Discussing retirementand elder care planning with aging parents can be difficult for all partiesinvolved. For many parents and adultchildren, these conversations can be awkward and potentially emotional. A recent study by Fidelity Investmentsdocuments the extent to which the two generations are failing to communicate onthis topic, as conveyed by Forbes inan article titled â€œGenerations Apart: Talking Retirement AndEstate Planning Over Turkey.â€
According tothe study, 89% of families agree that health and elder care discussion are important. But only 10% of adult children believe theconversations they have had with their parents have been â€œvery detailed.â€ Similarly, only 19% of children say the sameabout estate planning conversations, and only 11% of adult children feel theyhave discussed retirement readiness with their parents in detail.
There areseveral implications of inadequate discussions. For example, nearly 25% of adult children believe they will have to helptheir parents in retirement while nearly all of the parents in the study saidthey will not need financial help from their children. Similarly, some adult children underestimatethe value of their parentsâ€™ estates by more than $100,000. On the other hand, however, some adultchildren may not save enough because they expect a large inheritance from theirparents. For more on this matter, you can consult the article â€œParents and Adult Children Not in Sync asMany Families Still Struggle with Financial Conversationsâ€ on Fidelity.com.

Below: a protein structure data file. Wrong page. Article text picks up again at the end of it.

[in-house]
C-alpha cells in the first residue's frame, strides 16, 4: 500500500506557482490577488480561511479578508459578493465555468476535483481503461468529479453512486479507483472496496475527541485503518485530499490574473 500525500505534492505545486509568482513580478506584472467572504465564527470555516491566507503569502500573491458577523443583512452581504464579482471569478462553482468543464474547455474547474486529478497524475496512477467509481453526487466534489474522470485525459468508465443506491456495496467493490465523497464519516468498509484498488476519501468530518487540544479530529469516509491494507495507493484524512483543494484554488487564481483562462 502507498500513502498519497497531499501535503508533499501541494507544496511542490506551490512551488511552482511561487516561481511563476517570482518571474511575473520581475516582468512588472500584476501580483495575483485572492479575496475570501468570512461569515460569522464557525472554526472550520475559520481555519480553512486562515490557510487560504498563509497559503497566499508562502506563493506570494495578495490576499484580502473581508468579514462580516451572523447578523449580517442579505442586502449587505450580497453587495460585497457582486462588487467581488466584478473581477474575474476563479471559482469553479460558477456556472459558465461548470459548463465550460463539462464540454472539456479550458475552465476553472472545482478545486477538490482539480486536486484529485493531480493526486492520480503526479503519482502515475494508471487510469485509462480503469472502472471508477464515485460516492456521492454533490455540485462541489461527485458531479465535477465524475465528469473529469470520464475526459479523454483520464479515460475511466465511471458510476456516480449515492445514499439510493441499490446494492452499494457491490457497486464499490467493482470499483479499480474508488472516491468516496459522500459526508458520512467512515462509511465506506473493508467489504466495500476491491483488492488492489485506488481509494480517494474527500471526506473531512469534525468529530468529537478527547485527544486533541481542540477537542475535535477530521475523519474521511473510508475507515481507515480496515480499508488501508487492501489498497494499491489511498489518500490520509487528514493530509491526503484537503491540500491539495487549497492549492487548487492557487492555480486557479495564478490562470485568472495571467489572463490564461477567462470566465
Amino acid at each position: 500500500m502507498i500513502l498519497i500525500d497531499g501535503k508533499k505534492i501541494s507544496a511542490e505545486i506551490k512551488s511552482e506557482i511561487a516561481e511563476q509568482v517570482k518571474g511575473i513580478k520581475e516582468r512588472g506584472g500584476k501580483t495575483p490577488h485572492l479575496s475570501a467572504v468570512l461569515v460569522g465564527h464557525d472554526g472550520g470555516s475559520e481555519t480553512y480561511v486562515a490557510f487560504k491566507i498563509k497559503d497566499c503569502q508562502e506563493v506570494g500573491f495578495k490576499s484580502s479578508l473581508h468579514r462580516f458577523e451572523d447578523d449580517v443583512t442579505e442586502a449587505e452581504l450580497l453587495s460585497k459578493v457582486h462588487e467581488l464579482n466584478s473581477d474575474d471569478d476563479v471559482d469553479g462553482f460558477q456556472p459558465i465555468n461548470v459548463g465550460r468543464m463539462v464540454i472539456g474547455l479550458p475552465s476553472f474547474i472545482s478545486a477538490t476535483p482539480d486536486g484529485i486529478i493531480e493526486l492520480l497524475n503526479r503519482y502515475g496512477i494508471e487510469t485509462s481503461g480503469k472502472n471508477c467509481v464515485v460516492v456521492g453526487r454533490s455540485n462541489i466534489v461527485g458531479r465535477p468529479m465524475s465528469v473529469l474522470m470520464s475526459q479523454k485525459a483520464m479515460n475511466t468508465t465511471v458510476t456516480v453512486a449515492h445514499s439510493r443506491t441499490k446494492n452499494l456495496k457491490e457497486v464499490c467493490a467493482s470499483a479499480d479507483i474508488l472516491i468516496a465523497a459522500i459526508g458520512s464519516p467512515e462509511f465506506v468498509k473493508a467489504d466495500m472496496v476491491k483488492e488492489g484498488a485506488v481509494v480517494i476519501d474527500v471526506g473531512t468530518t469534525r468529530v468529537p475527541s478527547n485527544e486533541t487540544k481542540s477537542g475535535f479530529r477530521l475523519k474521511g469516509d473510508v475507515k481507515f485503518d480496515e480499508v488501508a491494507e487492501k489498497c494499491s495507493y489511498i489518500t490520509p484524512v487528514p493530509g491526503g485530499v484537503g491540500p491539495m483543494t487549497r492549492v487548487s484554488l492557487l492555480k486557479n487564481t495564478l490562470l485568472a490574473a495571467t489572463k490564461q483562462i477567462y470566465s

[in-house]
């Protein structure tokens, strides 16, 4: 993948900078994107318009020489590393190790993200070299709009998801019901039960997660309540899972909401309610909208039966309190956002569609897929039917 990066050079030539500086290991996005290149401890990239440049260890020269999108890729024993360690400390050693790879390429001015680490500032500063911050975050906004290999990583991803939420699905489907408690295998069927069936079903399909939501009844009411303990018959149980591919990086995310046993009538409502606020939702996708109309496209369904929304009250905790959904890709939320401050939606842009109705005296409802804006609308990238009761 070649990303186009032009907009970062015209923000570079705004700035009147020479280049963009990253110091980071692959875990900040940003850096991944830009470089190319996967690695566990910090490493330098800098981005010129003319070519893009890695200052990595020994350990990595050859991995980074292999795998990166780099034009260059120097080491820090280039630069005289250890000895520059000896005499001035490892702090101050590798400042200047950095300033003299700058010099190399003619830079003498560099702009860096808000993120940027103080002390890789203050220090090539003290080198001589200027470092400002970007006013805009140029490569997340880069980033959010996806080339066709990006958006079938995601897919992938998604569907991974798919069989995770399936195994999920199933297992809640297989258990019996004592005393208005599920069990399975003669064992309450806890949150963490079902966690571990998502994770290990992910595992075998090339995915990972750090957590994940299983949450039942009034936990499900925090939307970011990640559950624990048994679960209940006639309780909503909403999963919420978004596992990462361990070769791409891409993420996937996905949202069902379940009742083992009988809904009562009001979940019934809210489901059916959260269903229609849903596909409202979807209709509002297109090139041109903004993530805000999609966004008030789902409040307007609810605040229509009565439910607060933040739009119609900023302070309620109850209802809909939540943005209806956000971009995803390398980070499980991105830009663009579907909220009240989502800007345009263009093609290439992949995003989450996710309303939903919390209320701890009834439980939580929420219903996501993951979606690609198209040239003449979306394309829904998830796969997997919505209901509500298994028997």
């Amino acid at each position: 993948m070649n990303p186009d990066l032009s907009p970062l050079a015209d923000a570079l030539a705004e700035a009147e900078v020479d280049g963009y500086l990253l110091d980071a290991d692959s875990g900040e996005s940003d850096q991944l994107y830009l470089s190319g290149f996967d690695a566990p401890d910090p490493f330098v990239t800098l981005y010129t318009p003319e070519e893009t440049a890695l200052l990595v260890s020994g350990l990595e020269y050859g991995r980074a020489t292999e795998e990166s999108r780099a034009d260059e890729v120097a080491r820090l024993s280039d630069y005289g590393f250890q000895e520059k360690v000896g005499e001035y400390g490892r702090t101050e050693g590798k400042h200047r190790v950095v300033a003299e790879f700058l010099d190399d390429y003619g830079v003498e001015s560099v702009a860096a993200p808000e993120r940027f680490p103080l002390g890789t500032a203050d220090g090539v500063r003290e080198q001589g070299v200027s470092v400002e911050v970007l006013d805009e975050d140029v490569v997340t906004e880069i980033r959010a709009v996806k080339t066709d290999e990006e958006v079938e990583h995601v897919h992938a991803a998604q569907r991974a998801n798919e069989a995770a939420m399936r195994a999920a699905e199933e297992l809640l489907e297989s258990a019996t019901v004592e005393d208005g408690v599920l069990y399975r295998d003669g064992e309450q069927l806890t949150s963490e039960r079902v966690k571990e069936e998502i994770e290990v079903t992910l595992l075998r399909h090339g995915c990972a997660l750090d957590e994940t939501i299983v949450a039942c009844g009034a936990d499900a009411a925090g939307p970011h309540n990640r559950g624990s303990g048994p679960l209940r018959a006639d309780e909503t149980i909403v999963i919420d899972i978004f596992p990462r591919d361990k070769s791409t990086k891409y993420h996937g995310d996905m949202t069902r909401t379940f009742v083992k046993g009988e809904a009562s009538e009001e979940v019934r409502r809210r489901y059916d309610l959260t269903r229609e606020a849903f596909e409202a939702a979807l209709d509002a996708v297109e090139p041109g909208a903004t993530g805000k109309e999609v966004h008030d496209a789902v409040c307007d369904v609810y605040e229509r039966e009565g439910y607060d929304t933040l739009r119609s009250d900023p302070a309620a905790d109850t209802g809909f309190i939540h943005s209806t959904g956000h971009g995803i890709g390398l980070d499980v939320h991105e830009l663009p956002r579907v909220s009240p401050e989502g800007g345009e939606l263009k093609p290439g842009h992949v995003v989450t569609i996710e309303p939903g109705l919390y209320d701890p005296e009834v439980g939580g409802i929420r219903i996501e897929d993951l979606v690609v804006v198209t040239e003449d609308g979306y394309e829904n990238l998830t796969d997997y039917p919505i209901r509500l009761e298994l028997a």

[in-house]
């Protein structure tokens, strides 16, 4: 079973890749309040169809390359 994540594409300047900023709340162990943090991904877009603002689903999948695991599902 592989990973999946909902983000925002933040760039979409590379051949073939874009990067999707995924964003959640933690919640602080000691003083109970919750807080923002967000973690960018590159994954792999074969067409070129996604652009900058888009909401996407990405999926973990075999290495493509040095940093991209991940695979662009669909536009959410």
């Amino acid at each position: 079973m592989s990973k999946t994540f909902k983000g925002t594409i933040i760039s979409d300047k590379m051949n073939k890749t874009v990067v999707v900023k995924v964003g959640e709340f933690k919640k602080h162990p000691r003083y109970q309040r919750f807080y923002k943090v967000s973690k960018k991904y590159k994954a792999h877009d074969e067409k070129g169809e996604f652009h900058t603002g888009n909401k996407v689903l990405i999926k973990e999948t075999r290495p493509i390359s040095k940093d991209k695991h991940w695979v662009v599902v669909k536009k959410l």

To help facilitate these discussions, Fidelity alsooffers conversation starters on their website
. No matter how the conversation is started it is critical that it happen. At Idaho Estate Planning, we understandthe challenges faced by elder Americans. We have the experience and expertiseto help you maintain your options and protect yourself as well as your lovedones now and into the future. Remember, good planning is no accident.